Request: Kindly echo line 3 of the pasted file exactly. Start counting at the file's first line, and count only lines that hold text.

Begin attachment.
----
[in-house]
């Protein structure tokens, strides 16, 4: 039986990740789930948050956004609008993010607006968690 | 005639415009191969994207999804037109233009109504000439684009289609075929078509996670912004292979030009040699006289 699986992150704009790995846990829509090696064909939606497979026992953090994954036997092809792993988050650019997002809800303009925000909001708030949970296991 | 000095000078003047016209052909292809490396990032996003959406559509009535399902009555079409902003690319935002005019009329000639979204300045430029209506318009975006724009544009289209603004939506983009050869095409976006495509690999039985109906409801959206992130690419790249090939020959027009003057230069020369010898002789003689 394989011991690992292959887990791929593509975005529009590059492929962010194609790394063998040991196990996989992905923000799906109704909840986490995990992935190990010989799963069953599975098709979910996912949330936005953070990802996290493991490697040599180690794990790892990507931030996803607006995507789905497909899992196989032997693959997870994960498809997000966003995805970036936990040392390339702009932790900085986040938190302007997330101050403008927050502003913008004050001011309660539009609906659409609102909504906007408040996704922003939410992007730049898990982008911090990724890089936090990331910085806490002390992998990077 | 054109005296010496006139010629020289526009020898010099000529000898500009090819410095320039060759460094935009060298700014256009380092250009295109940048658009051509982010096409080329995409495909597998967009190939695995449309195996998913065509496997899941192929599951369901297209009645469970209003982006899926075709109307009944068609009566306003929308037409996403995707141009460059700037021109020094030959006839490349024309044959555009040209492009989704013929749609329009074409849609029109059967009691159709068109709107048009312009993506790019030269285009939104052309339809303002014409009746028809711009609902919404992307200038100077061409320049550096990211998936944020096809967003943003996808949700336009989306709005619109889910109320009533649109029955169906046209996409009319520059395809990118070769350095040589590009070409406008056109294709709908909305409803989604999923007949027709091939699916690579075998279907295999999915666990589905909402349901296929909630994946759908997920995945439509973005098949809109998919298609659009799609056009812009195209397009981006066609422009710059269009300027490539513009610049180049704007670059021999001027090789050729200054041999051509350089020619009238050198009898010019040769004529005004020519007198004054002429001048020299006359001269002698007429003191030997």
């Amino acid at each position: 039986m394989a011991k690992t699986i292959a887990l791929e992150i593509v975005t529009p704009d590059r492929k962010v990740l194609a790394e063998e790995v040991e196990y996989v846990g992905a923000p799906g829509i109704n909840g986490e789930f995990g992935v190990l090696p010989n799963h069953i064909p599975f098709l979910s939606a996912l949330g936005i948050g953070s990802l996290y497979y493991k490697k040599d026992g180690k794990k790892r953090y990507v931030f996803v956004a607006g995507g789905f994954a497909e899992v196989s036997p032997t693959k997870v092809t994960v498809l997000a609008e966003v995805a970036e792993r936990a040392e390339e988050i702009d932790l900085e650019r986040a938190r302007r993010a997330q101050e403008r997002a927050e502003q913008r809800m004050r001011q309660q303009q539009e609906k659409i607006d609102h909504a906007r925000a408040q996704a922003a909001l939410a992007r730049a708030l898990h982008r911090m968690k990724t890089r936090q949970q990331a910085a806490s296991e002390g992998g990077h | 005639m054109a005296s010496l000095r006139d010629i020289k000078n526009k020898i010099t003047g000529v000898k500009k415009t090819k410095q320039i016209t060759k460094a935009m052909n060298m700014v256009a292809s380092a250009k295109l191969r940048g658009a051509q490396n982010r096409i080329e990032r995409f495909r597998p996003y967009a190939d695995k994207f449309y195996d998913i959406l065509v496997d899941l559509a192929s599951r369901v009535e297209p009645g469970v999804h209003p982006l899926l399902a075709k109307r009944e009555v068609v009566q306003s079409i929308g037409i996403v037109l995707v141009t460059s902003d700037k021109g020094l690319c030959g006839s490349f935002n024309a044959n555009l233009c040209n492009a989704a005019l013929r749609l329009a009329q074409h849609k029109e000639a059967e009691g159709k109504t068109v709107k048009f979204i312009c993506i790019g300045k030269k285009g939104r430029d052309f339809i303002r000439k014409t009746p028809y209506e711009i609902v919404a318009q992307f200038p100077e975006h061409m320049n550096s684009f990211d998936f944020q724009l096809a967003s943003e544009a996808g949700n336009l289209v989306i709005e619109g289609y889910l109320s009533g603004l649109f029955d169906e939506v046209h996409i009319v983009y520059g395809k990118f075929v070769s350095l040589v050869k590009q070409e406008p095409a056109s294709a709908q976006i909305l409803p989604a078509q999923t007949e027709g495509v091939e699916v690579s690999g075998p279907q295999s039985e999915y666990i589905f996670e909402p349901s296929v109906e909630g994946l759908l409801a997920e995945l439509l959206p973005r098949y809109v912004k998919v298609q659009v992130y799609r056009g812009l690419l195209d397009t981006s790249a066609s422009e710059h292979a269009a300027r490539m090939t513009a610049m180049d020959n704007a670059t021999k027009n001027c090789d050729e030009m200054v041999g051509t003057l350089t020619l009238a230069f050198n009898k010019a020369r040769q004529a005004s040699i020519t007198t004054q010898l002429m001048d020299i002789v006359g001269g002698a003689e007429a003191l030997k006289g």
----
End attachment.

């Amino acid at each position: 039986m394989a011991k690992t699986i292959a887990l791929e992150i593509v975005t529009p704009d590059r492929k962010v990740l194609a790394e063998e790995v040991e196990y996989v846990g992905a923000p799906g829509i109704n909840g986490e789930f995990g992935v190990l090696p010989n799963h069953i064909p599975f098709l979910s939606a996912l949330g936005i948050g953070s990802l996290y497979y493991k490697k040599d026992g180690k794990k790892r953090y990507v931030f996803v956004a607006g995507g789905f994954a497909e899992v196989s036997p032997t693959k997870v092809t994960v498809l997000a609008e966003v995805a970036e792993r936990a040392e390339e988050i702009d932790l900085e650019r986040a938190r302007r993010a997330q101050e403008r997002a927050e502003q913008r809800m004050r001011q309660q303009q539009e609906k659409i607006d609102h909504a906007r925000a408040q996704a922003a909001l939410a992007r730049a708030l898990h982008r911090m968690k990724t890089r936090q949970q990331a910085a806490s296991e002390g992998g990077h | 005639m054109a005296s010496l000095r006139d010629i020289k000078n526009k020898i010099t003047g000529v000898k500009k415009t090819k410095q320039i016209t060759k460094a935009m052909n060298m700014v256009a292809s380092a250009k295109l191969r940048g658009a051509q490396n982010r096409i080329e990032r995409f495909r597998p996003y967009a190939d695995k994207f449309y195996d998913i959406l065509v496997d899941l559509a192929s599951r369901v009535e297209p009645g469970v999804h209003p982006l899926l399902a075709k109307r009944e009555v068609v009566q306003s079409i929308g037409i996403v037109l995707v141009t460059s902003d700037k021109g020094l690319c030959g006839s490349f935002n024309a044959n555009l233009c040209n492009a989704a005019l013929r749609l329009a009329q074409h849609k029109e000639a059967e009691g159709k109504t068109v709107k048009f979204i312009c993506i790019g300045k030269k285009g939104r430029d052309f339809i303002r000439k014409t009746p028809y209506e711009i609902v919404a318009q992307f200038p100077e975006h061409m320049n550096s684009f990211d998936f944020q724009l096809a967003s943003e544009a996808g949700n336009l289209v989306i709005e619109g289609y889910l109320s009533g603004l649109f029955d169906e939506v046209h996409i009319v983009y520059g395809k990118f075929v070769s350095l040589v050869k590009q070409e406008p095409a056109s294709a709908q976006i909305l409803p989604a078509q999923t007949e027709g495509v091939e699916v690579s690999g075998p279907q295999s039985e999915y666990i589905f996670e909402p349901s296929v109906e909630g994946l759908l409801a997920e995945l439509l959206p973005r098949y809109v912004k998919v298609q659009v992130y799609r056009g812009l690419l195209d397009t981006s790249a066609s422009e710059h292979a269009a300027r490539m090939t513009a610049m180049d020959n704007a670059t021999k027009n001027c090789d050729e030009m200054v041999g051509t003057l350089t020619l009238a230069f050198n009898k010019a020369r040769q004529a005004s040699i020519t007198t004054q010898l002429m001048d020299i002789v006359g001269g002698a003689e007429a003191l030997k006289g």